0 6 min 3 weeks

Balance….If you Google the word (yes, I know Google is technically a verb, but a name as well, ergo the capitalization, so live with it…;0) I digress…If you Google the word balance, you get fitness programs, health bars, scales, gymnastics schools, and most interestingly…disorders. Yes, disorders. This is about the reparation of my own balance disorder.

According to the experts, with the lack of balance, you may feel as if the room is spinning. You may stagger when you try to walk or teeter or fall when you try to stand up, suffer vertigo, feel as though you are going to fall, feel confused or disoriented. I’m usually pretty balanced, or so I thought, give or take a vino here or there. But what happens when cheap dab recyclers normalcy dissipates and suddenly your life becomes unbalanced due to elements out of your control? In our case it was a leak, two leaks, and toxic mold. A black furry Build-a-Bear type of fuzz that crackles when you think of touching it. It bathed the intestines of our drywall and threw us out on our derrieres and into an apartment with four kids and two dogs. Our entire downstairs had to be rebuilt, the kids were suffering allergic reactions to the furry beast, Emma on a nebulizer and Joe with asthmatic reactions, the house was deemed uninhabitable.Filigree – Purple and Gold Lace Percolator Bong – Pretty Pipe Shop

For many a night, snuggled in my favorite polar fleece jammie pants with little white bunnies in pink scarves, lavender oil slammed into the pores of my nasal passages, and the echo of Larry King dancing on the walls of my ear canals, my dreams had begun to take the form of Hitchcock, wavering with three dimensional angst and altered in a halo of distant obscurity. The upstairs neighbors vampires, stalking the corners of their apartment, renovating caskets with which to house their prey…

At first it was an adventure, something new. As my dear friend Lou said when she was diagnosed with the C-word, “Well, I’m looking forward to this actually, it’s a NEW experience.” So there we were, fleeing our home’s C-word, and hovering the corner of a world we found completely foreign, trying to adjust.

In a matter of months, we have had to create an entirely new existence, and make it work for us, all the while the rest of the world stood strong, clients were still calling (Thank God), my husband still had to return to work, the children still had school, lessons, but childcare had completely bifurcated.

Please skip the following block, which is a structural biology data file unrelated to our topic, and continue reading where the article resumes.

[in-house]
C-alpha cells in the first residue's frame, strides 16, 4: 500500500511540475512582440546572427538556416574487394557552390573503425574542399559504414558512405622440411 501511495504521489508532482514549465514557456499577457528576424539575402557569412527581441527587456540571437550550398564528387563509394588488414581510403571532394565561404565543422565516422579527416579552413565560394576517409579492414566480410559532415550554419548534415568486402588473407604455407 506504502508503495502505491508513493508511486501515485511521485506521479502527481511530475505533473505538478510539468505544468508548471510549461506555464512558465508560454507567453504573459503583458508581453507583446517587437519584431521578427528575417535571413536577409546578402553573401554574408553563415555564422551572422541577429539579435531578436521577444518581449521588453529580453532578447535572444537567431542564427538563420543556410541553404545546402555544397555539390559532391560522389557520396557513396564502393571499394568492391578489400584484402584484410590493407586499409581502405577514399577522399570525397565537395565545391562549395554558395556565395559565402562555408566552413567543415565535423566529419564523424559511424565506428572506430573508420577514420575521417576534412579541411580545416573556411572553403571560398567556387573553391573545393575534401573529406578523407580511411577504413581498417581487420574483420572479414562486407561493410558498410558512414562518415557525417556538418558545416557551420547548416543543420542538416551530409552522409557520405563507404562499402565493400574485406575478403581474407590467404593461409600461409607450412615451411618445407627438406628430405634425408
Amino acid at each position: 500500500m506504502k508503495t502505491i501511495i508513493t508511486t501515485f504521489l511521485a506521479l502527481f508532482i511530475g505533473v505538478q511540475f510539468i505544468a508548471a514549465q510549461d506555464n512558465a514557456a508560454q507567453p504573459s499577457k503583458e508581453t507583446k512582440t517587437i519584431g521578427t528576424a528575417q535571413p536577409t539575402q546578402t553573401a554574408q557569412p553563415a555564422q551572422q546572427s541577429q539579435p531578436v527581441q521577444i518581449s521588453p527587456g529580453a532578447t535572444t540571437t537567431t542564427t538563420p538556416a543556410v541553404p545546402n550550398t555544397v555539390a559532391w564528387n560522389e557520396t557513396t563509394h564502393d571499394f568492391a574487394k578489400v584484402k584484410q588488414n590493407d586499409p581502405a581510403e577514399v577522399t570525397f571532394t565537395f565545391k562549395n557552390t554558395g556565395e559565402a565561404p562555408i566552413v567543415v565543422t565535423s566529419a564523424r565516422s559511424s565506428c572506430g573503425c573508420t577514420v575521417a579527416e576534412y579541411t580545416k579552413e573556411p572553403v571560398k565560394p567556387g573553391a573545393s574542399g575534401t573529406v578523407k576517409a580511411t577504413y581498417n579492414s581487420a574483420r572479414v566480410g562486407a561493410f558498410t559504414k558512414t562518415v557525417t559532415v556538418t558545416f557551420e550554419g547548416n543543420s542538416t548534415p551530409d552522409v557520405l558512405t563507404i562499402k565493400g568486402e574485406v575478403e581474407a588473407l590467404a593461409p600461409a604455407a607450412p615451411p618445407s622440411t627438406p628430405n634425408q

Through this experience, I’ve realized that as important as it is to have structure and balance within a home, it is just as important to have structure and balance within one’s self. I had become so dependent on the physical structure of the home, the logistics of timing of schedules, the essentials of the daily calendar obeyance, that I had completely forgotten the importance of the balance within. I ate like a redneck at a meat-and-three diner. Exercise had become a verb simply used as an expression, and daily schedules had become a pacifier leaving me sucking away dependent upon the metronomic normalcy of life to feed me the oxygen needed for survival.

You see, suddenly, as blessed as we still were of course, we had to now walk the dogs three times or more a day down a stairwell and through a gate to the boulevard roadside where our home’s neighbors waited at the light to turn left to our old neighborhood. The occasional honk and wave of their hands, the uncomfortable nod and reserved smile, not wanting to show too much joy as they knew I was indeed now walking my dogs on the boulevard in front of our apartment and unable to return home. I’d wave and flash the largest smile I could muster which best complimented the roll of my eyes. Yet those walks woke something inside me which had previously grown accustomed to the laziness of opening the door to the back yard and dismissing the canines to the out of doors.

This was a sentence to take a new look at life. Those little walks outside, the obligation to my good furry friends, reminded me of the simplicity of smiling at fellow dog-walkers (while holding back my innocuously venomous Chihuaua with the Nepolean complex-mix and restraining my apoplectic Dachshund…) We had no childcare now, and I still had a company to run, weddings to shoot, clients to take care of, a husband who needed me present to help with insurance claims and raise our babies, contracting issues to address, as well as oodles of images to edit and laundry out the gege. I was back at square one, attempting to figure out HOW to “do it all”. On top of all THAT, I turned 40.

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